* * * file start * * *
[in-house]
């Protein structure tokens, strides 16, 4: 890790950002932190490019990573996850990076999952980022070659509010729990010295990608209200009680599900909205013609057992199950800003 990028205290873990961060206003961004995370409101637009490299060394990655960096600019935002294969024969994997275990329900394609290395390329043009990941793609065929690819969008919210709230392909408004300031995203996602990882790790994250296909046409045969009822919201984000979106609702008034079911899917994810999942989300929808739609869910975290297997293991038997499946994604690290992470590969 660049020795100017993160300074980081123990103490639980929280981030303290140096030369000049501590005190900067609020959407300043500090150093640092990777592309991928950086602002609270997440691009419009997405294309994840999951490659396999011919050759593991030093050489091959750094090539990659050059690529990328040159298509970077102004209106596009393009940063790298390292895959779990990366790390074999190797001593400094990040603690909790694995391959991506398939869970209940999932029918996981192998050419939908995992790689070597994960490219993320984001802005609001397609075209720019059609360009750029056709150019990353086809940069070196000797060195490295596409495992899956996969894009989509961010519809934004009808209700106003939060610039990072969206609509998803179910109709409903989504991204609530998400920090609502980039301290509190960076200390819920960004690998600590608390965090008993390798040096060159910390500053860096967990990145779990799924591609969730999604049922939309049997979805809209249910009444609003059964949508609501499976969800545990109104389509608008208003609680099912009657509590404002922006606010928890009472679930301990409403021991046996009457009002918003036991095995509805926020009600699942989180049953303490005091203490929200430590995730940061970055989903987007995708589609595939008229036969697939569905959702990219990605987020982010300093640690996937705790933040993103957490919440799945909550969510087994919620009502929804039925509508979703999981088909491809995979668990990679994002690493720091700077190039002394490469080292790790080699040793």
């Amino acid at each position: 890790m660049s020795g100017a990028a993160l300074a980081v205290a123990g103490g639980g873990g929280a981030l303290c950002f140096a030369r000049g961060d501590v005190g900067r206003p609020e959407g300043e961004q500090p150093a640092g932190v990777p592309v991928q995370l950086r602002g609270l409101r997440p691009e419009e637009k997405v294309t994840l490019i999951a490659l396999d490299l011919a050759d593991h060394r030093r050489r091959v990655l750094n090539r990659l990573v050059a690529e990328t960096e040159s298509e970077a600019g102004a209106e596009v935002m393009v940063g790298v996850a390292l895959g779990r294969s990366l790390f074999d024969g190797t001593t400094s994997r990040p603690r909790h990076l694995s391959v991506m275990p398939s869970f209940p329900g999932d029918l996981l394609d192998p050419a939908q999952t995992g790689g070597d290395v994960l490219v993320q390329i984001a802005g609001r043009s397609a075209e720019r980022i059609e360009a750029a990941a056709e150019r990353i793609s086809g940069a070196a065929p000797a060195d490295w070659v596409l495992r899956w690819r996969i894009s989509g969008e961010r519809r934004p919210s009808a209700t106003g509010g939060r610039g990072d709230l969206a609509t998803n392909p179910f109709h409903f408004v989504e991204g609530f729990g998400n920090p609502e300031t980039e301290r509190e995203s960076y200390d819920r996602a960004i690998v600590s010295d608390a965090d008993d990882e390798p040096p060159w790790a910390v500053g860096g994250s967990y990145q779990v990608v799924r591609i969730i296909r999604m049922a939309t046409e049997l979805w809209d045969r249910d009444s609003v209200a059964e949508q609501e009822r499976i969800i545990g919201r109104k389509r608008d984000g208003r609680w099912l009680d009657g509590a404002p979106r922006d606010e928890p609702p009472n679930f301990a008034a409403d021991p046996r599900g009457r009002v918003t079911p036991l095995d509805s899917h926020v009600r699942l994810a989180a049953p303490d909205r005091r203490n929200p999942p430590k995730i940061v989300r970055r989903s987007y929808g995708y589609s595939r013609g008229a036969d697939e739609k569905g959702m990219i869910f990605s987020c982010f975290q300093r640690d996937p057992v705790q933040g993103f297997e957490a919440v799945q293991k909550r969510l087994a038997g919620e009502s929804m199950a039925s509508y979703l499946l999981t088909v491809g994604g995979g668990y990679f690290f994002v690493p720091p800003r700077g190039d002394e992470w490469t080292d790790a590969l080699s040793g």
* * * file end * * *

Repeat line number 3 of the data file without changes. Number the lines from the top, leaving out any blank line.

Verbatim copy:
């Amino acid at each position: 890790m660049s020795g100017a990028a993160l300074a980081v205290a123990g103490g639980g873990g929280a981030l303290c950002f140096a030369r000049g961060d501590v005190g900067r206003p609020e959407g300043e961004q500090p150093a640092g932190v990777p592309v991928q995370l950086r602002g609270l409101r997440p691009e419009e637009k997405v294309t994840l490019i999951a490659l396999d490299l011919a050759d593991h060394r030093r050489r091959v990655l750094n090539r990659l990573v050059a690529e990328t960096e040159s298509e970077a600019g102004a209106e596009v935002m393009v940063g790298v996850a390292l895959g779990r294969s990366l790390f074999d024969g190797t001593t400094s994997r990040p603690r909790h990076l694995s391959v991506m275990p398939s869970f209940p329900g999932d029918l996981l394609d192998p050419a939908q999952t995992g790689g070597d290395v994960l490219v993320q390329i984001a802005g609001r043009s397609a075209e720019r980022i059609e360009a750029a990941a056709e150019r990353i793609s086809g940069a070196a065929p000797a060195d490295w070659v596409l495992r899956w690819r996969i894009s989509g969008e961010r519809r934004p919210s009808a209700t106003g509010g939060r610039g990072d709230l969206a609509t998803n392909p179910f109709h409903f408004v989504e991204g609530f729990g998400n920090p609502e300031t980039e301290r509190e995203s960076y200390d819920r996602a960004i690998v600590s010295d608390a965090d008993d990882e390798p040096p060159w790790a910390v500053g860096g994250s967990y990145q779990v990608v799924r591609i969730i296909r999604m049922a939309t046409e049997l979805w809209d045969r249910d009444s609003v209200a059964e949508q609501e009822r499976i969800i545990g919201r109104k389509r608008d984000g208003r609680w099912l009680d009657g509590a404002p979106r922006d606010e928890p609702p009472n679930f301990a008034a409403d021991p046996r599900g009457r009002v918003t079911p036991l095995d509805s899917h926020v009600r699942l994810a989180a049953p303490d909205r005091r203490n929200p999942p430590k995730i940061v989300r970055r989903s987007y929808g995708y589609s595939r013609g008229a036969d697939e739609k569905g959702m990219i869910f990605s987020c982010f975290q300093r640690d996937p057992v705790q933040g993103f297997e957490a919440v799945q293991k909550r969510l087994a038997g919620e009502s929804m199950a039925s509508y979703l499946l999981t088909v491809g994604g995979g668990y990679f690290f994002v690493p720091p800003r700077g190039d002394e992470w490469t080292d790790a590969l080699s040793g």